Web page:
就比较和对比这两位杰出人物而言，还有谁能比两人杰出的传记作家沃尔特·艾萨克森和约翰·休伊做得更好呢？《乔布斯自传》（Steve Jobs）的作者艾萨克森是阿斯彭研究所（Aspen Institute）CEO，曾任CNN主席、《时代周刊》（Time）编辑，也是基辛格、富兰克林和爱因斯坦的传记作者。《富甲美国：零售大王沃尔顿自传》（Sam Walton: Made in America with Walton）一书的作者休伊则是时代公司（Time Inc.）的总编辑、《财富》杂志（Fortune）前编辑（我的老板）。
这次交谈的灵感源自笔者9月初在寡头控股公司全球峰会（Global Summit for the Closely Held）上对休伊和艾萨克森进行的一次采访。峰会主办者BDT公司（BDT & Co.）是一家面向家族企业的商业银行。3年前，离开高盛公司（Goldman Sachs）之后，拜伦·特罗特创办了这家公司。在高盛期间，他有一个著名的身份：为沃伦·巴菲特服务。一提起他们的传记的主角，休伊和艾萨克森似乎有说不完的话要讲（正如你将看到的那样，我其实没必要问许多问题！）。以下是这次访谈的摘要：
When you consider the greatest business minds of the past 100 years, certainly Steve Jobs and Sam Walton have to be at the very top of the list. Jobs created the most valuable company on earth (though down from an all-time high, Apple (AAPL) is still worth more than $500 billion), while Walton founded and built Wal-Mart (WMT), the biggest company in the world, with more than $450 billion in sales over the past 12 months. But Jobs and Walton did even more than that. Both created retailing, business, and even societal revolutions. They changed the way we buy, shop, and interact, and even how and where we work and live. The two men were vastly different. Jobs was a business version of a California counterculture icon. Walton was an old-school heartland conservative. And yet they were remarkably similar too: iconoclasts, of course, relentless, and often very tough on the people around them. And that's just for starters. If you really drill down into their lives and careers, all kinds of really cool insights emerge.
Who better to compare and contrast these two remarkable men than their remarkable biographers, Walter Isaacson and John Huey? Isaacson, author of Steve Jobs, is the CEO of the Aspen Institute, a former head of CNN and editor of Time, and also the author of biographies of Kissinger, Franklin, and Einstein. Huey, who wrote Sam Walton: Made in America with Walton, is the editor-in-chief of Time Inc., the former editor of Fortune, and my boss.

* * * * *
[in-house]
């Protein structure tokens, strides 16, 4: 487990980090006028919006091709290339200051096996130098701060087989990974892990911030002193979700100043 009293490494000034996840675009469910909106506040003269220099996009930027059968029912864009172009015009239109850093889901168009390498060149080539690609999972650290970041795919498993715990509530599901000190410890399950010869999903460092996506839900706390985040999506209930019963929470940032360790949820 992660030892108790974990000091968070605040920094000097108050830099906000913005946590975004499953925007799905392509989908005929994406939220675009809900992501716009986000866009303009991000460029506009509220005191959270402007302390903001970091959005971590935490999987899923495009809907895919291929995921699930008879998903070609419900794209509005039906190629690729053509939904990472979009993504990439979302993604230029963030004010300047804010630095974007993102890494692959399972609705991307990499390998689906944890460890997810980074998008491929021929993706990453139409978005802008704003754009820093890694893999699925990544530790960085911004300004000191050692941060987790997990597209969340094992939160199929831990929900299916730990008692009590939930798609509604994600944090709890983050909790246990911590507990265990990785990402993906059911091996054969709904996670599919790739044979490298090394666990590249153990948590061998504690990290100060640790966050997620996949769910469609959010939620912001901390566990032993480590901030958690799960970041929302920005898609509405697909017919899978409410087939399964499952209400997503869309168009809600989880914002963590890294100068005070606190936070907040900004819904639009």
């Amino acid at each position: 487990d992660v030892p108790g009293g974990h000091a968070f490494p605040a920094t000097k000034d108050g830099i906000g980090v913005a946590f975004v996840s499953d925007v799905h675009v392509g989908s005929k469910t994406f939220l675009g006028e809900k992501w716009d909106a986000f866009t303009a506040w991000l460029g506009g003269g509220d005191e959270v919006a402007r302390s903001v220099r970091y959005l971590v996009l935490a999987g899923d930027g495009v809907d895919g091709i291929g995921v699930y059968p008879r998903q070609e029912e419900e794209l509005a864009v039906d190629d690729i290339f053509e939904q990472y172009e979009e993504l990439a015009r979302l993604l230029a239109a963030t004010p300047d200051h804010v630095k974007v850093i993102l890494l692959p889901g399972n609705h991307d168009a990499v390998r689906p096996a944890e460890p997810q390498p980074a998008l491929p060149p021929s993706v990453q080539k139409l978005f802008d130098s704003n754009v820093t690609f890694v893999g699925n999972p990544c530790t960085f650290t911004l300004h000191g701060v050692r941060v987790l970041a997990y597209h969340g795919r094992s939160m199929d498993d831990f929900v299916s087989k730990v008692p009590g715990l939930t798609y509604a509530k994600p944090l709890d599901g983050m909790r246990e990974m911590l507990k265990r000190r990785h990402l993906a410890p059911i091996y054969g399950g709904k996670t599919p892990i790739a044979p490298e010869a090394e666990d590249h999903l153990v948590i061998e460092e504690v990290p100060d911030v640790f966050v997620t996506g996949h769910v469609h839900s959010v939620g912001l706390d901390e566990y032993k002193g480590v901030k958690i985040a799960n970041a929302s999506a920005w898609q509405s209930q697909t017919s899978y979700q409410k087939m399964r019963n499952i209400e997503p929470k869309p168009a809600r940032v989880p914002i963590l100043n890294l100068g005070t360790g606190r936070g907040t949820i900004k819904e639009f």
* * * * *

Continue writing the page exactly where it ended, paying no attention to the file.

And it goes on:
The inspiration for this conversation came from an interview of Huey and Isaacson that I conducted in early September at the Global Summit for the Closely Held, put on by BDT & Co., a merchant bank for family-controlled companies headed by Byron Trott, who founded the company three years ago after leaving Goldman Sachs, where he was famously Warren Buffett's banker. Huey and Isaacson had plenty to say about their subjects. (As you can see, I didn't really have to ask many questions!) What follows are the highlights.
Andy Serwer: These books are must-reads for students and practitioners of business -- there's no doubt about that. Sam Walton and Steve Jobs are two of the greatest business leaders in history. So I want to start by asking our biographers: How did you get to know the subjects of your books?
Walter Isaacson: I'd known Steve Jobs since 1984, January, when I was at Time magazine, a junior writer, and he came to show off the original Macintosh. I saw both sides of his personality. He had us use a jeweler's loupe to look at the cool icons. Then all of a sudden he turned dark and started berating us, saying we would never get the beauty of this sort of thing. I saw the intensity of his personality, and I came away liking him.
When I became editor of Time, and then at CNN, he was my good friend for two days a year when he had a new product out. So there was that relationship.